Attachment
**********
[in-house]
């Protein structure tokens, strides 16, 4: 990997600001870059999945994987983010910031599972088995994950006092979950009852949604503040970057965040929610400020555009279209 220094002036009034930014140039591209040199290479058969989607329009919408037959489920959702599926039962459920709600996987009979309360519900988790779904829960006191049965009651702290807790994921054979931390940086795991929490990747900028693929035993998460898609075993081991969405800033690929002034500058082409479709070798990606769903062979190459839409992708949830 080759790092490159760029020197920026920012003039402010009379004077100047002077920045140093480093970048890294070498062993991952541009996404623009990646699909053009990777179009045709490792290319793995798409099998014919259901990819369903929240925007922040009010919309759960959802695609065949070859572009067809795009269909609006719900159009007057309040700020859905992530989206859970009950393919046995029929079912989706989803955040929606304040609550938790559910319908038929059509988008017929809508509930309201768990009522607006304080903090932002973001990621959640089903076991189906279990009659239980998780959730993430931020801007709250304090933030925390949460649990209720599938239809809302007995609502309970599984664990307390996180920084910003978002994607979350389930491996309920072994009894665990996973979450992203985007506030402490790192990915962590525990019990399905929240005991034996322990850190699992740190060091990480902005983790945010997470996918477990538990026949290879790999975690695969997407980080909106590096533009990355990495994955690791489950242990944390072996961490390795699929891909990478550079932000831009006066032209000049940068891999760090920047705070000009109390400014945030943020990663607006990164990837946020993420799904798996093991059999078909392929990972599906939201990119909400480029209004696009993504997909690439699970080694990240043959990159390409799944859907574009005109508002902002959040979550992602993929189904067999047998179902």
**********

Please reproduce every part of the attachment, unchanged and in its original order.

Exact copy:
[in-house]
């Protein structure tokens, strides 16, 4: 990997600001870059999945994987983010910031599972088995994950006092979950009852949604503040970057965040929610400020555009279209 220094002036009034930014140039591209040199290479058969989607329009919408037959489920959702599926039962459920709600996987009979309360519900988790779904829960006191049965009651702290807790994921054979931390940086795991929490990747900028693929035993998460898609075993081991969405800033690929002034500058082409479709070798990606769903062979190459839409992708949830 080759790092490159760029020197920026920012003039402010009379004077100047002077920045140093480093970048890294070498062993991952541009996404623009990646699909053009990777179009045709490792290319793995798409099998014919259901990819369903929240925007922040009010919309759960959802695609065949070859572009067809795009269909609006719900159009007057309040700020859905992530989206859970009950393919046995029929079912989706989803955040929606304040609550938790559910319908038929059509988008017929809508509930309201768990009522607006304080903090932002973001990621959640089903076991189906279990009659239980998780959730993430931020801007709250304090933030925390949460649990209720599938239809809302007995609502309970599984664990307390996180920084910003978002994607979350389930491996309920072994009894665990996973979450992203985007506030402490790192990915962590525990019990399905929240005991034996322990850190699992740190060091990480902005983790945010997470996918477990538990026949290879790999975690695969997407980080909106590096533009990355990495994955690791489950242990944390072996961490390795699929891909990478550079932000831009006066032209000049940068891999760090920047705070000009109390400014945030943020990663607006990164990837946020993420799904798996093991059999078909392929990972599906939201990119909400480029209004696009993504997909690439699970080694990240043959990159390409799944859907574009005109508002902002959040979550992602993929189904067999047998179902």